Project Managers can get a little nuts about process sometimes.
I mean, really. Really crazy. We add, and add, and add. It feels good, I think it’s an addiction actually.
But then we end up with a pile of (insert expletive) that looks like a Jenga game about to fall over.
We have to police ourselves. Here are some symptoms and solutions.
People Don’t Understand The Process
Can you diagram your process on one sheet of paper, in a way that anyone unfamiliar with it can study it for a few minutes and understand it thoroughly?
“I would have written a shorter letter, but I did not have the time.” – Blaise Pascal
Just as with writing, a concise and focused process that is valuable indicates good design. And that takes some intellectual effort. (Now I’m self-conscious about this article!)
It’s throwing together something and adding on to it that ends up looking like a pile of spaghetti you need a map to navigate.
People Think The Process Is Stupid
If people think your process is stupid, you’ve done something wrong. Either you haven’t explained the value of the process well enough, or you’ve just done a terrible job at process engineering.
You did engineer that process, didn’t you?
“Engineering is the discipline, art, skill and profession of acquiring and applying scientific, mathematical, economic, social, and practical knowledge to design and build structures, machines, devices, systems, materials and processes that safely realize improvements to the lives of people.” -a nice summary from Wikipedia
People Won’t Follow The Process
You can’t follow a process you don’t understand. Have you ever been in a situation where people are asking each other what they are supposed to do now, and the response is something like “Well I thought we were supposed to do xyz.”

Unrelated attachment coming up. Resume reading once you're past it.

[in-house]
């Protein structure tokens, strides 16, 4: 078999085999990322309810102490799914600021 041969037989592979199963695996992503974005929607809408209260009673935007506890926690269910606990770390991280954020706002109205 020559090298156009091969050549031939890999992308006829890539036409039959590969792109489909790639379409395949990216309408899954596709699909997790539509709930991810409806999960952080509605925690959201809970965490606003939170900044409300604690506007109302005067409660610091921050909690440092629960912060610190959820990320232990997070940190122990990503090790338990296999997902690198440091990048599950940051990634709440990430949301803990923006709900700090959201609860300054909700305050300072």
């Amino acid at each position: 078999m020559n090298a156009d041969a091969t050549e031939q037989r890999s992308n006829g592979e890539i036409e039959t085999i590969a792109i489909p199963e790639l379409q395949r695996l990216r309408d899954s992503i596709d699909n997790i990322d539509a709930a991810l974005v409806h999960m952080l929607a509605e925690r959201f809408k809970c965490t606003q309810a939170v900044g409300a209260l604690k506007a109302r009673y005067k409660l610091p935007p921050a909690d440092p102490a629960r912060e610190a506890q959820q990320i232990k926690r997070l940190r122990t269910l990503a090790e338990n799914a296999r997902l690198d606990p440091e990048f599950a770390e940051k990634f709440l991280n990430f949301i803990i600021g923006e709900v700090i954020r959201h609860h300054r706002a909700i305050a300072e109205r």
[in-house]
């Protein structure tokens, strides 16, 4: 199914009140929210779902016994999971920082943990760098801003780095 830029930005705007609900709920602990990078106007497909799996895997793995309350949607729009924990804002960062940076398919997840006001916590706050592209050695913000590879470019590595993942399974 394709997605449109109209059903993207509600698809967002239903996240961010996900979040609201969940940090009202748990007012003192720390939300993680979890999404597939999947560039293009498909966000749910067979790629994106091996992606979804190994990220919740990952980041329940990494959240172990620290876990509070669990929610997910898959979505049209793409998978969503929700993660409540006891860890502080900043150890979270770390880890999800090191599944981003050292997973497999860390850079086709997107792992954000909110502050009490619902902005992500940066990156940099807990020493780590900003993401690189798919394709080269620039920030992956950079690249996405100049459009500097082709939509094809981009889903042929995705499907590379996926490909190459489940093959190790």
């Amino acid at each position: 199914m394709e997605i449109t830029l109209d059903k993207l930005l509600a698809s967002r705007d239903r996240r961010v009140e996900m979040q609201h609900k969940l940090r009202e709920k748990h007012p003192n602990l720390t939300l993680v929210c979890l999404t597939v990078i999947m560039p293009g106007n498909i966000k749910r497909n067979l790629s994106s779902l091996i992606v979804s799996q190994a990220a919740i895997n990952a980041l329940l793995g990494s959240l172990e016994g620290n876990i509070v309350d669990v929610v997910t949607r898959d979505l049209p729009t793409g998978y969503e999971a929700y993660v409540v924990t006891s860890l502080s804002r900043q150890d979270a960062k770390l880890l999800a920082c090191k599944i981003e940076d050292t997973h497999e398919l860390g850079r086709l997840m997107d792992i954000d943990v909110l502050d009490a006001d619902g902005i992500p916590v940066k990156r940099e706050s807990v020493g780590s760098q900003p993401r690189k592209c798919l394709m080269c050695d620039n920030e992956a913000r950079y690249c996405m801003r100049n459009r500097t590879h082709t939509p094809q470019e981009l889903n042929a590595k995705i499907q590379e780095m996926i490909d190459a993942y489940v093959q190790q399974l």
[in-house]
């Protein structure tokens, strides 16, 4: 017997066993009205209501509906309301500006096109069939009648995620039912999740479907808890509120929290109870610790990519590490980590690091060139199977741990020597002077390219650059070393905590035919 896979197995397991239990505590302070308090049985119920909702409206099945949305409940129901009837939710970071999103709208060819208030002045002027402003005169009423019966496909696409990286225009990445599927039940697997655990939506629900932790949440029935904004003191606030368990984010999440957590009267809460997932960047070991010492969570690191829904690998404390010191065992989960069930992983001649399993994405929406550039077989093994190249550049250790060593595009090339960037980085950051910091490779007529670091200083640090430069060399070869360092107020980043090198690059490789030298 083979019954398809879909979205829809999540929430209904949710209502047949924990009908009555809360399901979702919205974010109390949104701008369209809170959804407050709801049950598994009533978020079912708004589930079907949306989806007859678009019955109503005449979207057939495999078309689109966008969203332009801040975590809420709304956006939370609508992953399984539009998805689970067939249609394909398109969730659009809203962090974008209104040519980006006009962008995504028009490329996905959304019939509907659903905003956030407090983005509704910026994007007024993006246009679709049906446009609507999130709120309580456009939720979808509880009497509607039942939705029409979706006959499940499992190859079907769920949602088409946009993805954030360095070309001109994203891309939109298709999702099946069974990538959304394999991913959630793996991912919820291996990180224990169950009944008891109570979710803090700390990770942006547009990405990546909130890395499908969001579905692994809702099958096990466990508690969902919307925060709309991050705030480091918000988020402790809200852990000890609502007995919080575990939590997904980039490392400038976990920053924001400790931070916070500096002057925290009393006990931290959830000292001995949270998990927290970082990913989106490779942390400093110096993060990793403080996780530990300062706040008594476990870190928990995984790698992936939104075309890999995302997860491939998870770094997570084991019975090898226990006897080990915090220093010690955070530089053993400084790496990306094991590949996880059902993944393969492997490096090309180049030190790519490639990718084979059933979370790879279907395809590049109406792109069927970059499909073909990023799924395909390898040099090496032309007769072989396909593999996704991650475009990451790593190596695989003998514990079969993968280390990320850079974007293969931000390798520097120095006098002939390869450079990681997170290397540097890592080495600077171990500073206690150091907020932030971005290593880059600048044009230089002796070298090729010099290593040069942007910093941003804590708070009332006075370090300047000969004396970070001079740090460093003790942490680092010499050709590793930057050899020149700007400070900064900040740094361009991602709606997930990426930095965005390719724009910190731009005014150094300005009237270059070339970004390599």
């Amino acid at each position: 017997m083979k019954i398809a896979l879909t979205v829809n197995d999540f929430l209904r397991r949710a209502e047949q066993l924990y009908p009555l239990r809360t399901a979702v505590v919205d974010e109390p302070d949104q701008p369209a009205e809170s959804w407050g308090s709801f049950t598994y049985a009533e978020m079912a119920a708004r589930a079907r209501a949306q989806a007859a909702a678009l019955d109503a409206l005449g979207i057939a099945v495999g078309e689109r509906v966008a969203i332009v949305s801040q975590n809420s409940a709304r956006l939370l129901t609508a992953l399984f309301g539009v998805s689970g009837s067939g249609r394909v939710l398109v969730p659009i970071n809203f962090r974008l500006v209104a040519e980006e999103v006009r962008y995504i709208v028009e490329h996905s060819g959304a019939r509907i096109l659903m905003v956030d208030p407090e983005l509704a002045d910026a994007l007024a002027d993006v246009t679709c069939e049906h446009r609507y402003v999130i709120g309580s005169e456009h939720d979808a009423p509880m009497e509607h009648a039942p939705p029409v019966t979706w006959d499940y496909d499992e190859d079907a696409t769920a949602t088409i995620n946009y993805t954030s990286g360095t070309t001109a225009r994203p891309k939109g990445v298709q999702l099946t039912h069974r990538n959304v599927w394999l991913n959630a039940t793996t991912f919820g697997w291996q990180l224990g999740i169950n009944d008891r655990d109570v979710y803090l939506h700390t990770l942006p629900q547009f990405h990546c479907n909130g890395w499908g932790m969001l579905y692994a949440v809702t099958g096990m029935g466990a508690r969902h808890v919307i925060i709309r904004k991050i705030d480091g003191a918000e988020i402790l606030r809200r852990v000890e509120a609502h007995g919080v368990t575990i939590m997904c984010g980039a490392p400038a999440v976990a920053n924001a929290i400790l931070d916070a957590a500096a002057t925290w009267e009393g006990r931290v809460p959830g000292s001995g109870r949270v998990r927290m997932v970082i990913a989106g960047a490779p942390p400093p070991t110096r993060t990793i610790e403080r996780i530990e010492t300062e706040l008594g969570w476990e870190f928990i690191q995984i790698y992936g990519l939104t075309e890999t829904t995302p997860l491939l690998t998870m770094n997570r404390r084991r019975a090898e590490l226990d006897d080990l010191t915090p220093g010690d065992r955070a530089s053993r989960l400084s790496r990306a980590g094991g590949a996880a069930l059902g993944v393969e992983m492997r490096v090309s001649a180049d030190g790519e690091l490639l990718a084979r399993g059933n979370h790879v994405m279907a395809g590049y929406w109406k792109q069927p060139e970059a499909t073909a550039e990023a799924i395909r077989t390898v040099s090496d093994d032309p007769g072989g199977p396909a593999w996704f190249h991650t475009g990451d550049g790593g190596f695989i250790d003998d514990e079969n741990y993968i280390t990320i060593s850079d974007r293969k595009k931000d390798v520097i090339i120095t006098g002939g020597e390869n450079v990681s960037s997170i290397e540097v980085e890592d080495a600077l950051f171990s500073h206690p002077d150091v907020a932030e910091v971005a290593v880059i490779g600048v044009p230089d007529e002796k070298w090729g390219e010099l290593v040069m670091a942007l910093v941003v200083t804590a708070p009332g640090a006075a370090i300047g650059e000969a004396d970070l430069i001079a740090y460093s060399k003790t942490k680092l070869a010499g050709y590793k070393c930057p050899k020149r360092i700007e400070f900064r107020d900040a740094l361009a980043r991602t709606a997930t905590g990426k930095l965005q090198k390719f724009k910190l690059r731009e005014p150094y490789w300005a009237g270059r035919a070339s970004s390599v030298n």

“I don’t think so. I was told abc last week.”
Then another co-worker pops their head over the cube wall like a gopher from a Dilbert cartoon. ”No guys, I did qrs yesterday, and Billy Bob said that was fine.”
Aside from misunderstanding, people will circumvent your process whenever they can. Wouldn’t you?
If there is an opportunity, the process will get side-stepped and a new “underground” process will emerge.
You can avoid this, but with a badly engineered process you’ll be spending a lot of time enforcing it on people. Boooooo!
Drive Out Fear, Create Trust
Edward Deming is an intellectual hero of mine. One of Deming’s 14 points is to drive out fear and create trust in your organization.
Having too much process is a symptom of a lack of trust for the people using it. In my experience this is usually a reflection on the manager, not the staff.
This can spawn from an influential individual who wants to micromanage, and so inserts themselves or others into a process unnecessarily.
Or it can spawn from an overall culture where trusting staff is not the modus operandi.
Where do you want to work? Where you are trusted, or where every other step in a process is there to rubber stamp something you’ve done, just so management can “keep an eye on you?” (“rubber stamp” sounds familiar, eh?)
What’s The Goal?
Every step in a process had better be adding value to the organization in some way. Not just to make someone feel important.
Ask the question for each step, “Why are we doing this? What value does it add? Who is involved and do they absolutely need to be?”
Leave a comment and add your thoughts below!
Jenga Project Management Processes is a post from: pmStudent
I love to help new project managers and working project managers further their careers.
I also offer online project management training for you!
Excellent article! Hit your link to your web site and found it fascinating and full of great stuff. Signed up for your e-mail and will be following your site. Thanks for putting yourself out there.
I love Deming!
Interesting email I got related to this post that was highlighted in the email today
Probably everyone gets it; they are just being loaded up with 2 sometimes 3 fulltime positions for the price of one. VA speak, “slow fill” hiring.
That’s an interesting comment Steve….
I’m not sure what he/she was driving at. These Jenga processes are the antithesis of lean systems thinking; they create more overhead and divert resources away from the value-add activity. It’s all the guessing and second-guessing and rubber-stamping and office gossip about how crappy the process is that’s doing it.
Doing “more with less” is another topic all together.